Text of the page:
Rising prices for medical aid in South Africa – what to expect

Medical plans are expected to announce contribution increases for 2022 that are in line with recommendations from the Council for Medical Schemes (CMS), said Jill Larkan, head of health counseling at GTC.

Before the Covid-19 pandemic in 2020, medical plans typically exceeded CMS increase guidelines by around 4%, Larkan said. The CMS publishes an annual set of guidelines for increases in health insurance contributions in South Africa.

These guidelines are based on a review of the national and global macroeconomic outlook and, this year, the significant effects of the coronavirus pandemic on medical plan reserves and member hospitalization trends.

In 2020, the CMS recommended that companies implement a freeze where possible. Where that was not possible, he recommended that increases be capped at 3.9%, depending on inflation.

While not all medical aids have accessed it, the biggest funds, including Discovery and Bonitas, have managed to keep prices low, with the former even freezing prices for the first six months of 2021.

For 2022, CMS recommended that contribution increases be limited to 4.2%, in line with the projected CPI figure from the National Treasury. Larkan expects medical plans to align very closely with this recommended premium increase.

“The smaller-than-expected increases are due to financial constraints facing South African consumers on the one hand and record reserves held by medical plans on the other.

“Sub-normal use of medical plan benefits among members who generally feared doctor visits and hospitalization resulted in increased combined medical plan reserves to a record R 73.29 billion. “

However, this behavioral pattern could be reversed if vaccinations and infections combine to confer herd immunity to the population, she said.

“In that case, members could come back to doctors to catch up on the backlog of procedures and some conditions that might have worsened after a year of delayed care,” she said.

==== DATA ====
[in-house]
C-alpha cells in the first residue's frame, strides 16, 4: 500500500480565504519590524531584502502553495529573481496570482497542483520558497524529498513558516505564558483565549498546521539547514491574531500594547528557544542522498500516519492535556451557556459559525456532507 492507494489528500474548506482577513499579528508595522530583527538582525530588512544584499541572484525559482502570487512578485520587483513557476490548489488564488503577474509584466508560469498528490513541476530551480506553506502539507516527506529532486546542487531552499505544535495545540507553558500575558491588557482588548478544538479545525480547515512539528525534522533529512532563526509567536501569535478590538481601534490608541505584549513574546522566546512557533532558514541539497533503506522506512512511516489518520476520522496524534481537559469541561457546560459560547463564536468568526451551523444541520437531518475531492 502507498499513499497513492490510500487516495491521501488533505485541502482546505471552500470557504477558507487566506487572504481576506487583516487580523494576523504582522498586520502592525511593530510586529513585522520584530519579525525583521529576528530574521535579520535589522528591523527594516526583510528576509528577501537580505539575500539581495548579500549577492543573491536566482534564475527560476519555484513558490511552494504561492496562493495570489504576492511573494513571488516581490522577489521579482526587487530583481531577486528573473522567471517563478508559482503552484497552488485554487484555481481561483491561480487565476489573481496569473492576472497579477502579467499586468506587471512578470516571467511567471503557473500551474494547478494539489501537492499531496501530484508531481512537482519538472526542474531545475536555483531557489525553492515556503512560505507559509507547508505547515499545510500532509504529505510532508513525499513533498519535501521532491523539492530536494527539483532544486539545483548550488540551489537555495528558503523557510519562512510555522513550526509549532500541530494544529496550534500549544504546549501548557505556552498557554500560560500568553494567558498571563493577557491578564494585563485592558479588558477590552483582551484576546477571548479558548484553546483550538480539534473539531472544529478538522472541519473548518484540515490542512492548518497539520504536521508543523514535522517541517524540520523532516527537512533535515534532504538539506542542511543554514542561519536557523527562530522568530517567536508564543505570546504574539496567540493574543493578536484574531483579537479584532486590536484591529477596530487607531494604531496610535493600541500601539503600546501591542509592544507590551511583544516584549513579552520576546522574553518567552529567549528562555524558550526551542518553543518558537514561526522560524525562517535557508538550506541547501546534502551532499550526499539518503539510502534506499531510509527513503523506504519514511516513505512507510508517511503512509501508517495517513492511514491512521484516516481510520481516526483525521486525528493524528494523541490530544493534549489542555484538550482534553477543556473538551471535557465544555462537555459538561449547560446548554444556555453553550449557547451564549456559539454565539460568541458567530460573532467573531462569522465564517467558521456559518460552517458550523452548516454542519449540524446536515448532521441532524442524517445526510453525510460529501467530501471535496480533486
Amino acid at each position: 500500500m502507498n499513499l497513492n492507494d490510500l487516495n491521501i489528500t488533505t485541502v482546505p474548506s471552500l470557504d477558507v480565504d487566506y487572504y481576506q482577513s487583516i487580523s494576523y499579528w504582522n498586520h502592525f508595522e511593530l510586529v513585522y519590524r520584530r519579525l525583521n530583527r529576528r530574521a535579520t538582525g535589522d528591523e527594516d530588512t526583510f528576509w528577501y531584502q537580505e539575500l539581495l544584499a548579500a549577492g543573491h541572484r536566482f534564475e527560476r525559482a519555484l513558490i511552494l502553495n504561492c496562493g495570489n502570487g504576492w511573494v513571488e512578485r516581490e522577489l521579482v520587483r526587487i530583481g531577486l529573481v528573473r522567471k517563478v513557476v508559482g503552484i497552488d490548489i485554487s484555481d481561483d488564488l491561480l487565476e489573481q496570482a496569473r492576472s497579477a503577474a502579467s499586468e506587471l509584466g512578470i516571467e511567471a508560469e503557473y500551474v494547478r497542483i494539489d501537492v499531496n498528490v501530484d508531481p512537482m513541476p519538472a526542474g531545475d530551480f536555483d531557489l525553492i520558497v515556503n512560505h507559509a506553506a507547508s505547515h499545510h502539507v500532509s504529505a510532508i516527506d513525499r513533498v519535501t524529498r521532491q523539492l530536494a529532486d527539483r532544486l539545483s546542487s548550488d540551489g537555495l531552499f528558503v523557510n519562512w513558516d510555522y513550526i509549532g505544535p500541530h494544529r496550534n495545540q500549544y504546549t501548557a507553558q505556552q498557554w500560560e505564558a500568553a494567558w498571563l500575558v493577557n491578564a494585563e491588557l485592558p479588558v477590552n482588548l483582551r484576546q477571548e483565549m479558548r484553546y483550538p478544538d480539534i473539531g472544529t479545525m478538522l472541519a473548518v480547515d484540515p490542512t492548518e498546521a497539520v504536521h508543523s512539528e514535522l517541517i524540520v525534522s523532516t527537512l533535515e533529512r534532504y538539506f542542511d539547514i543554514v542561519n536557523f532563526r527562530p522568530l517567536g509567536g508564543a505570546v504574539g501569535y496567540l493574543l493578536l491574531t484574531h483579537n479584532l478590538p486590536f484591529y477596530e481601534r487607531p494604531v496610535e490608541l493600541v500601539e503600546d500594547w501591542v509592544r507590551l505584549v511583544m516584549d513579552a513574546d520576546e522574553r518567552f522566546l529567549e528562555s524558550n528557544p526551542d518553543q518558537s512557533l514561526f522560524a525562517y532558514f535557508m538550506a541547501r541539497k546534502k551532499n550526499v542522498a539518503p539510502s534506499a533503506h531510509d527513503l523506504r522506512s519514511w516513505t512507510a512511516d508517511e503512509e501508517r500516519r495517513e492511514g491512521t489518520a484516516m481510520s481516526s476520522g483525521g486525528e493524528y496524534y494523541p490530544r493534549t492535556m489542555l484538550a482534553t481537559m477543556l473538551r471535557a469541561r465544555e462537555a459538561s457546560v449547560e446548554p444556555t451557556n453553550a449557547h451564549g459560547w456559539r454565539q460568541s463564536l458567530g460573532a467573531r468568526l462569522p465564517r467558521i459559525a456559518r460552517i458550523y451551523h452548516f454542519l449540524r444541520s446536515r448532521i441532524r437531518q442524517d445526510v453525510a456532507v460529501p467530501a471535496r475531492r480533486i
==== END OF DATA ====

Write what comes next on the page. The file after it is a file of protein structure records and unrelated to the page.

“Medical plans therefore have a precarious balance before them so as not to overburden members in difficulty on the one hand and ensure sufficient reserves for their future care on the other.

CMS believes that medical regimes with adequate reserves should be “well insulated” against such a spike.

The regulator also issued a specific warning for medical plans whose financial viability was already questionable before the pandemic, advising them to consider “interventions such as merging with other plans”.

Larkan said increasing contributions around the CMS suggested level of 4.2% would significantly affect members’ budgeting and forecasting future results.

“Since financial planning forecasts typically assume contribution increases of at least 2-3% above the CPI, GTC would consider it prudent for members of the South African medical scheme to reconsider their projections for the year 2022 if the increases announced in October 2021 are at the expected level. lower levels.

“Many South Africans will then have the opportunity to reallocate the budget allocations of increasing medical aid earmarked for increasing savings or retirement savings contributions instead. “

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